Good teams make own breaks, but Patriots got two stunners


February 7, 2017



Good teams make own breaks,

but Patriots got two stunners




Sports Director


So how do you come all the way back from a 25-point deficit late in the third quarter to tie the biggest game of the year – and then win it in overtime? Tom Brady showed us exactly how in Super Bowl 51: One play at a time.


Unquestionably this was one of the most impressive comebacks in sporting history – because it was so improbable. And that begs the questions how and why it happened, which leads us to the other side of this remarkable story.


The epic meltdown by the Atlanta Falcons ranks right up there, and likely even surpasses, Greg Norman’s collapse in the 1996 Master’s, when he blew a six-stroke lead in the final round to Nick Faldo, and the 2004 New York Yankees, who won the first three games in their ALCS series against archrival Boston – then lost the next for and failed to advance to the World Series.


Atlanta should have put this game out of reach with about four minutes remaining after Julio Jones made yet another spectacular catch while keeping the tips of his toes in bounds at the New England 22-yard line with 4:47 to play. All the Falcons needed to do was hand the ball off to Devonta Freeman three times to run some time off the clock and kick a field goal that would have made it 31-20.


Game over.


But no, The underdog Falcons got greedy. On a call that rivals the idiotic one that cost Seattle a second consecutive Super Bowl title in 2015, Atlanta called a pass play on a second-and-11 at the 23. Matt Ryan, the deserving NFL MVP, dropped back to pass and his pocket disintegrated. Trey Flowers dropped him for a 12-yard loss.


New England, smelling blood now with all the momentum on its side, called a time out. On the next play, Atlanta’s Jake Matthews took a holding penalty, backing the Falcons up another 10 years and taking them well out of field-goal range. After another incomplete pass, Atlanta punted to the New England 9-yard line.


All Brady had to do then was drive his team 91 yards down the field for a TD, then convert another 2-point try to send the game into OT. Which he did. One remarkable play at a time.


Don’t get me wrong. The Patriots made all the necessary plays on both sides of the ball at critical junctures. They deserved to win.


But for the second time in three years, they were beneficiaries of some mind-numbing stupid calls by the opposition. Yep, Brady and the Patriots were beneficiaries in Glendale, Arizona, when Seattle stood 36 inches from glory on second down with 20 seconds left to play. All Seattle had to do was hand the ball off to Marshawn Lynch, a guy who had scored 48 touchdowns in his previous four seasons, a guy who doesn’t exactly need a compass and Google Maps to find the endzone, and the Seahawks win the game.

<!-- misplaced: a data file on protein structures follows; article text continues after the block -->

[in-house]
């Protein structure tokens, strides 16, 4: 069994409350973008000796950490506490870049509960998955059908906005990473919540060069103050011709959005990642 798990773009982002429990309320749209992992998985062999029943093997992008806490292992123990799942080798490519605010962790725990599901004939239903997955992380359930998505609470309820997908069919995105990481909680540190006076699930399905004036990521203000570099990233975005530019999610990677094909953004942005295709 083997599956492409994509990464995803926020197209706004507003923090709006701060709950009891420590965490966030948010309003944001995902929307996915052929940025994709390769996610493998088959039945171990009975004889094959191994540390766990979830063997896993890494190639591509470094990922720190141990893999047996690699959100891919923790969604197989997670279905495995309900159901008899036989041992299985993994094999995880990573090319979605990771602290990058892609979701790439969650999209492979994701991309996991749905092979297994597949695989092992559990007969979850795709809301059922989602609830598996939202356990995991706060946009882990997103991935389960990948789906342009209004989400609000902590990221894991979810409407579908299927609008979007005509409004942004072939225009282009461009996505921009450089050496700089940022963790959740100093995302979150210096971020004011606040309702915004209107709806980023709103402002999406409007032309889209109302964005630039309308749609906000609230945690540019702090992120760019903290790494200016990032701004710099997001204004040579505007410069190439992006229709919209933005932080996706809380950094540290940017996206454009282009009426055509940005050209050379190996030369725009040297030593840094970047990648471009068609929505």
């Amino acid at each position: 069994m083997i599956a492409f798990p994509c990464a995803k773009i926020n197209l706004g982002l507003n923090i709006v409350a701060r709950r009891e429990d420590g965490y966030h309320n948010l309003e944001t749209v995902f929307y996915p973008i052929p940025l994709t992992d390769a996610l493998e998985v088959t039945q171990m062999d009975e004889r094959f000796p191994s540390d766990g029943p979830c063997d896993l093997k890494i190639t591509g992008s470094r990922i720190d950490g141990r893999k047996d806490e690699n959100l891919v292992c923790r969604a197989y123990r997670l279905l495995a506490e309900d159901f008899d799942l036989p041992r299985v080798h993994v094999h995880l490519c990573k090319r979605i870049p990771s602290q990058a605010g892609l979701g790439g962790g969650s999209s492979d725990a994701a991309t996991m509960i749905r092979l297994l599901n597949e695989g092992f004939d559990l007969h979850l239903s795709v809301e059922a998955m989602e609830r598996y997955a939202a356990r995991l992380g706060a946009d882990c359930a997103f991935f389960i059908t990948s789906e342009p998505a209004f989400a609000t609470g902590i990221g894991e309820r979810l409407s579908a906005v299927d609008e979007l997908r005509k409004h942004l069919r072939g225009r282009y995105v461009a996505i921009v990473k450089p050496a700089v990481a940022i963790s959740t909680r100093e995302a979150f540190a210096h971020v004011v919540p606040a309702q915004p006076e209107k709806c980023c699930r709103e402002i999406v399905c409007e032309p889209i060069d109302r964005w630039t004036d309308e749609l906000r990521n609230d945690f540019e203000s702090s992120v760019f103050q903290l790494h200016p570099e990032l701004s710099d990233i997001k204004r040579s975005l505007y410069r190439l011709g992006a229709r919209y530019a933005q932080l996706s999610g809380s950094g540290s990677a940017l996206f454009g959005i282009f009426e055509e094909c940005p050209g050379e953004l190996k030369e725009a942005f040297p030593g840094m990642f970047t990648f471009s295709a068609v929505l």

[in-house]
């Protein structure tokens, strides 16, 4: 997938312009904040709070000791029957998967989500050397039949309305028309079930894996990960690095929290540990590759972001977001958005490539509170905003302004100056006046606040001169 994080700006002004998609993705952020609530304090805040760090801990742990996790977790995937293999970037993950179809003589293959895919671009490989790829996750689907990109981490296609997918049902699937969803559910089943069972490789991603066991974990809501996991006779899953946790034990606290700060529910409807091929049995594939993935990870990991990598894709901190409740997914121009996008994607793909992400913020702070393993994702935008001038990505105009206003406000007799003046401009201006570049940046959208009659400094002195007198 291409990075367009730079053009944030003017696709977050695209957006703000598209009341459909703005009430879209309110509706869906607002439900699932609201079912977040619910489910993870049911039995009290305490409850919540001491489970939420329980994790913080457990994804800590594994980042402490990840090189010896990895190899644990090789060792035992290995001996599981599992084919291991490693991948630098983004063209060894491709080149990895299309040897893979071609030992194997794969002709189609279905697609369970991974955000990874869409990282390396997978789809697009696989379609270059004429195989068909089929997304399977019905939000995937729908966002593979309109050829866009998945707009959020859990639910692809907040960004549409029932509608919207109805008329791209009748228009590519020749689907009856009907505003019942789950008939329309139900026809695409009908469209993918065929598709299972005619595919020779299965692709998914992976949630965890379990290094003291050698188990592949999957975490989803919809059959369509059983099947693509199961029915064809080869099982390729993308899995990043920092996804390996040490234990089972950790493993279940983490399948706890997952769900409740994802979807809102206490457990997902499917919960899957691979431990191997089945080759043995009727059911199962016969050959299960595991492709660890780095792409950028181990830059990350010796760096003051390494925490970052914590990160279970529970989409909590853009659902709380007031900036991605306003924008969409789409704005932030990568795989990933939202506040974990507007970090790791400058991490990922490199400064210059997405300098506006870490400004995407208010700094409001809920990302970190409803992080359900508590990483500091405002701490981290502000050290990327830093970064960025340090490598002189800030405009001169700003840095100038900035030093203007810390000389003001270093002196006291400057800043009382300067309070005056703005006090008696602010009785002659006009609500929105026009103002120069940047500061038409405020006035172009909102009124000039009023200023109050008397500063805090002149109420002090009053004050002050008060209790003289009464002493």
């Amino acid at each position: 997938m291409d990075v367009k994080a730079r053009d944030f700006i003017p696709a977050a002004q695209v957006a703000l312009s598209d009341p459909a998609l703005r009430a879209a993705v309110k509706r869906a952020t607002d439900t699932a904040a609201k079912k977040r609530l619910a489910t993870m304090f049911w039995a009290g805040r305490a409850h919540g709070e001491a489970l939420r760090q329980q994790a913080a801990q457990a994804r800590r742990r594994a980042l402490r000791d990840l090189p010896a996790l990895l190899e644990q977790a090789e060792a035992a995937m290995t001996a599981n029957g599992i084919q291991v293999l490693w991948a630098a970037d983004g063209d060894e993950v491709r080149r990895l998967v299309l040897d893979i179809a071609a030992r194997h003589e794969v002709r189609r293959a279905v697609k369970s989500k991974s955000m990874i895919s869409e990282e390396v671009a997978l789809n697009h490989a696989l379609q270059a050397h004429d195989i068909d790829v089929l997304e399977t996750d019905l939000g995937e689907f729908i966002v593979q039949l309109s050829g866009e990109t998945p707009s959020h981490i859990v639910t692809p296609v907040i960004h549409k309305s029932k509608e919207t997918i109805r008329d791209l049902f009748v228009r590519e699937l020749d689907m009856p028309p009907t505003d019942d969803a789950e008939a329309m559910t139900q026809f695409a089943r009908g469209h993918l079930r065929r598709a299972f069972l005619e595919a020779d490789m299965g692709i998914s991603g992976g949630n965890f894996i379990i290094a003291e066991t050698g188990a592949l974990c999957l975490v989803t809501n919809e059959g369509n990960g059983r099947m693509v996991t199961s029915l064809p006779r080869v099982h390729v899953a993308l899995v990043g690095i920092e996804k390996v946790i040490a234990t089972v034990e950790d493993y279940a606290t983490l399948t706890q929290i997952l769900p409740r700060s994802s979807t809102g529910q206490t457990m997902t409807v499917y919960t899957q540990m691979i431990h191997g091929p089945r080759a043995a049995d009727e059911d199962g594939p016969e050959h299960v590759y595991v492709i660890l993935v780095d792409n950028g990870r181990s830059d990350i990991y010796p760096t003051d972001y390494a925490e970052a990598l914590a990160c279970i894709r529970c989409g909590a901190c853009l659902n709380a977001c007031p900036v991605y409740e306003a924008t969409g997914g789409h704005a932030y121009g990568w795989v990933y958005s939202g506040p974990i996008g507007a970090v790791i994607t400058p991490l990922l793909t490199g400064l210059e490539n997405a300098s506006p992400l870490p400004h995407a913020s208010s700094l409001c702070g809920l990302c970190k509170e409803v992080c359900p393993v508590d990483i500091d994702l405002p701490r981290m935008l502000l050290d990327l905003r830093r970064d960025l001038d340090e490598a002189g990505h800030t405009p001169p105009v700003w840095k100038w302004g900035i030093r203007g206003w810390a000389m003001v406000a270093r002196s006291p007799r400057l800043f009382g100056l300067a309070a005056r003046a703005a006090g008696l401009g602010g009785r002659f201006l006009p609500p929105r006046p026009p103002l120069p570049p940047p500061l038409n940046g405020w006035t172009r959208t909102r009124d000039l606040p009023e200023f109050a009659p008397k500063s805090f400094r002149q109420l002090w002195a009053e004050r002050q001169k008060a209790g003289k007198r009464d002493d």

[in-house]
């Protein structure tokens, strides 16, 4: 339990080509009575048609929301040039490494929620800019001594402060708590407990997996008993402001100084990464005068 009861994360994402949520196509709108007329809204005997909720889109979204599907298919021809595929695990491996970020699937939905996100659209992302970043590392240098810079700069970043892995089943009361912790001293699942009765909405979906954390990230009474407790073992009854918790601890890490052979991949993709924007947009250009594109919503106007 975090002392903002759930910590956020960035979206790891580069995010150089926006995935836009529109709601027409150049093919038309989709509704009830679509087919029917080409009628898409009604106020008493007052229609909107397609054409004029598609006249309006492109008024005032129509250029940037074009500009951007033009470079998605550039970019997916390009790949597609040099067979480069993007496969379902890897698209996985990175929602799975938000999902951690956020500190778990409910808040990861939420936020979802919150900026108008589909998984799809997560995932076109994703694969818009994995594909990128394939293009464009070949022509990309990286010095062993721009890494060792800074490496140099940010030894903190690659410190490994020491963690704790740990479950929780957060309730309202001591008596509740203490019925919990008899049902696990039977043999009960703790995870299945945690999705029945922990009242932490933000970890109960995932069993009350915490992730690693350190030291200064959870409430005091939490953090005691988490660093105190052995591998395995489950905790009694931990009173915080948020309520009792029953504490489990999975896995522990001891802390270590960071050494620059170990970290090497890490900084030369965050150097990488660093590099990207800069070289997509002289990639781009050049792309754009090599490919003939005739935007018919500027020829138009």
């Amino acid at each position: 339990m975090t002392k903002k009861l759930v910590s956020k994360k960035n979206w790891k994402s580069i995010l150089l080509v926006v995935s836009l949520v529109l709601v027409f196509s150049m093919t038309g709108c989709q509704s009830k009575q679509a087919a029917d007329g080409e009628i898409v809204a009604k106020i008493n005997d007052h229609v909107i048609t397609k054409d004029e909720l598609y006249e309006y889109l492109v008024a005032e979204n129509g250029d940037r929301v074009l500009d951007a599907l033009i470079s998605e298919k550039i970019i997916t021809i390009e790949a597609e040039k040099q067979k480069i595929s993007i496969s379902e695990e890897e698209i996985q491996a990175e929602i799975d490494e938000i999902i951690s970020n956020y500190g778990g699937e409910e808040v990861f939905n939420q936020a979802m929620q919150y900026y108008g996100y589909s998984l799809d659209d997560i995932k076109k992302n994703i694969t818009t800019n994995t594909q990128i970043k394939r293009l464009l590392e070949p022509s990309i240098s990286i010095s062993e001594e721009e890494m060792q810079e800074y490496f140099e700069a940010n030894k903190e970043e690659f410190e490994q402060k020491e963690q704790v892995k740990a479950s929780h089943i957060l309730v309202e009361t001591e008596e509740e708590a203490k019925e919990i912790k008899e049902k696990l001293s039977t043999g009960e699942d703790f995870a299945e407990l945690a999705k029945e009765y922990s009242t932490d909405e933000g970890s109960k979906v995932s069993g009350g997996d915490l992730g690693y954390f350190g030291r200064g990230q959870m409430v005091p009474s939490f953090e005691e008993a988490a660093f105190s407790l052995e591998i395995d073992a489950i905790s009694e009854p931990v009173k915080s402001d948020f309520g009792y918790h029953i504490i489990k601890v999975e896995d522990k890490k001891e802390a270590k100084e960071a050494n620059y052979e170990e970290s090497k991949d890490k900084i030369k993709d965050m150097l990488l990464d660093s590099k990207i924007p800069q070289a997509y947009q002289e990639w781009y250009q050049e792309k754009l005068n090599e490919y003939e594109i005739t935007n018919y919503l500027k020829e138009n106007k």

Instead, inexplicably, Russell Wilson dropped back to pass, and he threw the ball into the arms of a rookie defender, who preserved New England’s tenuous lead. Tom Brady came in, took a knee and won another Super Bowl.


I have no problem with the legions anointing Brady and his coach, Bill Belicheck, the greatest of all time. But let’s be honest in the process: They were beneficiaries of some extraordinarily bad play-calling by opponents.


This game was Atlanta’s to win every bit as much as Seattle should have won in 2015. But they didn’t. That’s why they play the games, and that’s why we watch.




Mrazek stakes claim to his job


Speaking of watching, the Red Wings kept us tuned into their roller-coaster season with a pair of unlikely, back-to-back wins in New York against the Islanders and at Nashville on Saturday.


Both efforts were impressive for different reasons. On Friday, they kept fighting back and to take a one-goal lead into the third period. And when the Islanders managed to tie it with just 2:26 remaining in regulation, the Wings refused to settle for a point and roll the dice in OT. They kept battling and got a break when Danny DeKeyser’s shot double-banked off two New York defenders and found the net for a 5-4 win.


Goaltender Petr Mrazek wasn’t great, but he got the win. In an encore performance the following night, Mrazek was better than great. He looked like the guy we’ve seen in spurts over the past two years, stopping all 42 shots he faced in a 1-0 victory – his first shutout in nearly a year.


That performance surely made General Manager Ken Holland’s decision easier when he has to choose which goaltender to trim from the roster when Jimmy Howard returns, likely this week. Rookie Jared Coreau is destined to return to Grand Rapids.


Meantime, the Wings lost a steady, young defender when Toronto nabbed Alexey Marchenko off the waiver wire over the weekend. That hurt, but it wasn’t a surprise. Marchenko was a well-known commodity to Leafs coach Mike Babcock, who was behind the Detroit bench when Marchenko played 13 games for Detroit a couple of years ago.



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